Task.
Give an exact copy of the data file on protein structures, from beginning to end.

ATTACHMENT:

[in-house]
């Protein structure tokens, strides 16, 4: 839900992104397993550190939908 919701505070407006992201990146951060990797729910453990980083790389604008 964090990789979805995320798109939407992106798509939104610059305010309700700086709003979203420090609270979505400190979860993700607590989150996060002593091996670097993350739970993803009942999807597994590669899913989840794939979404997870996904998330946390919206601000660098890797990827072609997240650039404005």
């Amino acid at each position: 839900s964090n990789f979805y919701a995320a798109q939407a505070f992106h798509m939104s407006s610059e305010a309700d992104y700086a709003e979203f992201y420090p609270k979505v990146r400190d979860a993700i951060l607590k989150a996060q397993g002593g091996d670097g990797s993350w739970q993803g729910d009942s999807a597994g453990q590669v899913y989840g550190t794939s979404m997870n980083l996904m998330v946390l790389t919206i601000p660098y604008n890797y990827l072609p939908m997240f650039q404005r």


[in-house]
């Protein structure tokens, strides 16, 4: 839900992104397993550190939908 919701505070407006992201990146951060990797729910453990980083790389604008 964090990789979805995320798109939407992106798509939104610059305010309700700086709003979203420090609270979505400190979860993700607590989150996060002593091996670097993350739970993803009942999807597994590669899913989840794939979404997870996904998330946390919206601000660098890797990827072609997240650039404005």
């Amino acid at each position: 839900s964090n990789f979805y919701a995320a798109q939407a505070f992106h798509m939104s407006s610059e305010a309700d992104y700086a709003e979203f992201y420090p609270k979505v990146r400190d979860a993700i951060l607590k989150a996060q397993g002593g091996d670097g990797s993350w739970q993803g729910d009942s999807a597994g453990q590669v899913y989840g550190t794939s979404m997870n980083l996904m998330v946390l790389t919206i601000p660098y604008n890797y990827l072609p939908m997240f650039q404005r």